# Distinction between spacetime and vacuum

In GR, is spacetime just a mathematical abstraction, and in reality, it's the vacuum - whatever that is!!- is what curves, bends, and warps? In other words, is the distinction between spacetime and vacuum of physical or mathematical nature?

• Spacetime is the "place" where vacuum or matter is located. Vacuum is the "content" of this place when matter is absent. Spacetime is referred to as "where". Vacuum is referred to as "what". – safesphere Jul 19 '18 at 13:23
• yes, but again, when we talk about the curvature of spacetime, is the "what" that is really curved, and the curvature of spacetime follows as a mathematical description of the dynamics of vacuum ? – Mohammad Al Jamal Jul 19 '18 at 13:30
• If you put a ball in a box and then move or squeeze the box, then the ball would be also moved or squeezed. This does not mean the movement was caused by the dynamics of the ball. Also curvature is relative as an equivalent of acceleration. For a free falling observer, local spacetime is flat. Before general relativity, location and speed were relative, but acceleration was absolute. In general relativity, acceleration is also relative. Also, if you are asking about quantum vacuum, then your question is a subject of quantum gravity that has not been developed. – safesphere Jul 19 '18 at 13:54
• Because curvature is relative, it is the "where" (location) that is curved while the "what" (content) is affected by the curvature of its container or not depending on the reference frame and motion. The curvature of spacetime is described by the metric that does not take into account the properties of vacuum. In fact, vacuum has no properties in the classical theory (except for the "dark energy" nonsense). And again, if you are talking quantum, it is an open field of research with controversial concepts of zero point energy and such. – safesphere Jul 19 '18 at 13:59
• Spacetime includes time, vacuum refers to empty space only. – Stéphane Rollandin Jul 19 '18 at 16:34

Vacuum is a particular state in a vector space, which is defined in terms of quantum mechanics, while spacetime is a whole topological (or vector) space, defined in terms of general (or special) relativity.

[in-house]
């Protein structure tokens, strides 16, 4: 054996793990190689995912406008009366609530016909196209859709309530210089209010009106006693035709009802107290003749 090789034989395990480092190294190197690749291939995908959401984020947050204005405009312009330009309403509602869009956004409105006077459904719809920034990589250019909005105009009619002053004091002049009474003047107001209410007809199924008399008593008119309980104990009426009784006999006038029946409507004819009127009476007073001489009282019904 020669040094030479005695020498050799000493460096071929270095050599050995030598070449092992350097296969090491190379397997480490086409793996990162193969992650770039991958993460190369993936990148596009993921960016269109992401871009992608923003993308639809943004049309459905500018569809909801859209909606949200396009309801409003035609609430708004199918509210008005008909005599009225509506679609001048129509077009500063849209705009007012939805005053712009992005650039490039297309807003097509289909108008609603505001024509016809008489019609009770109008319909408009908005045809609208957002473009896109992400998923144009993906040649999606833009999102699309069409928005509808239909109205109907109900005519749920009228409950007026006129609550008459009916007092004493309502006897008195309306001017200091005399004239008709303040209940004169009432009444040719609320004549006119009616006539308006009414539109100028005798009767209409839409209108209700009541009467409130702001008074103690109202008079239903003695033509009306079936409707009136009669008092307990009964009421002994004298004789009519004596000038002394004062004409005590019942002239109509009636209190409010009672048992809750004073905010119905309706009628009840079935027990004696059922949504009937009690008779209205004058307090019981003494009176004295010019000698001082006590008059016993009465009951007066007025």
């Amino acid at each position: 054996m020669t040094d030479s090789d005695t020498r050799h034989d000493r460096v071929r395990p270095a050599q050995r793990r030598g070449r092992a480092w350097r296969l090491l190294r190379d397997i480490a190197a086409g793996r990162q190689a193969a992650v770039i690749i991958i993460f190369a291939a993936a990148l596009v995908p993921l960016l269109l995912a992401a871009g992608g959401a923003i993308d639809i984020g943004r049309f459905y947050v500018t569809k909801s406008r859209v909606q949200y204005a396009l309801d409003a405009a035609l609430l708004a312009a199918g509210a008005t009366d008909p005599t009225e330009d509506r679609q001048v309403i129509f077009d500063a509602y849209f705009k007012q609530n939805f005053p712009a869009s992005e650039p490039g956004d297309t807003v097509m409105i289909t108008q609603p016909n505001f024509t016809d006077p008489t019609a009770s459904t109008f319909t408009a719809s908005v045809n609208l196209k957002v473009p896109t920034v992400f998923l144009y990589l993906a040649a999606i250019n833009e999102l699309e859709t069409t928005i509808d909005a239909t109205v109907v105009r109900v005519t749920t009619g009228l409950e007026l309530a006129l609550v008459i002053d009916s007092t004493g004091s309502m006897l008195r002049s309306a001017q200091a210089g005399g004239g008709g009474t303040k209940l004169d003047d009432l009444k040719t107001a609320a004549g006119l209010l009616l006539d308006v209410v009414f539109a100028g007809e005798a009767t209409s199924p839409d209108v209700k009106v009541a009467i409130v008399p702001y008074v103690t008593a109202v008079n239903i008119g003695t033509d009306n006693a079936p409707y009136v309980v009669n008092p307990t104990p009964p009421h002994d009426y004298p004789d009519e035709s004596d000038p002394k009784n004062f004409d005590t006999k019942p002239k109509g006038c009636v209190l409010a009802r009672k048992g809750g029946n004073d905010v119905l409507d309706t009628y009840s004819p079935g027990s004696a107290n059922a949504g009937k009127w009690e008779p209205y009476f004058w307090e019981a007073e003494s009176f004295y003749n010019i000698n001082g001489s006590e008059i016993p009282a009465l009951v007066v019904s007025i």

This means that spacetime is a classical phenomenon while vacuum is a quantum phenomenon. However, there is also a vacuum state in classical physics, but it is a thermodynamical state where there isn't any content at all, that's why in classical physics it is sometimes called free space.

In quantum mechanics, the vacuum state is represented by a vector, $| \Omega \rangle$ or $| 0 \rangle$, in a Hilbert space, and it has a non-zero energy, but the avarage number of particles is zero even if it fluctuates by virtual particles popping into existence and vanishing all the time. In classical thermodynamics, the vacuum state is represented by a particular configuration where all the content that has energy or momentum is removed. Therefore, in general relativity, it corresponds to a vanishing energy-momentum tensor, however it does not necessarily mean the curvature of spacetime is flat, i.e., the cosmological constant can contribute to the spacetime curvature even it is in a vacuum state.

Note that spacetime is a classical object to our most recent knowledge. If a model of a quantum gravity theory comes into play, then we would define a quantum spacetime as well. But for now, even in quantum mechanics, the spacetime is classical (and flat).

More precisely, spacetime is a topological space endowed with a metric field and a connection, where other fields, either classical or quantum, can have values at each of its elements. When those fields have all their (expectation) values at all points in a region of spacetime set to zero, then it is called the vacuum.

• Spacetime is not a vector space: physics.stackexchange.com/a/192887/109928 – Stéphane Rollandin Jul 20 '18 at 10:04
• You are right. I intended to give special relativity as an example but later decided to generalize the answer but didn't change the term "vector" into "topological". Now I edit. Thanks. – Oktay Doğangün Jul 20 '18 at 11:55

It is really the coordinates (x,t) of things in spacetime that define its geometry. For example, a test object moving in space (vacuum) where there is gravity traces out a curved trajectory as time passes.

This (x,t) trajectory of free fall in vacuum is a geodesic of a 4-dimensional manifold M. This manifold is then called 'spacetime', abstracted from the test object tracing it out. So, where there is gravity, empty space and time are not really 'bent and warped', but the trajectories of falling objects in it are.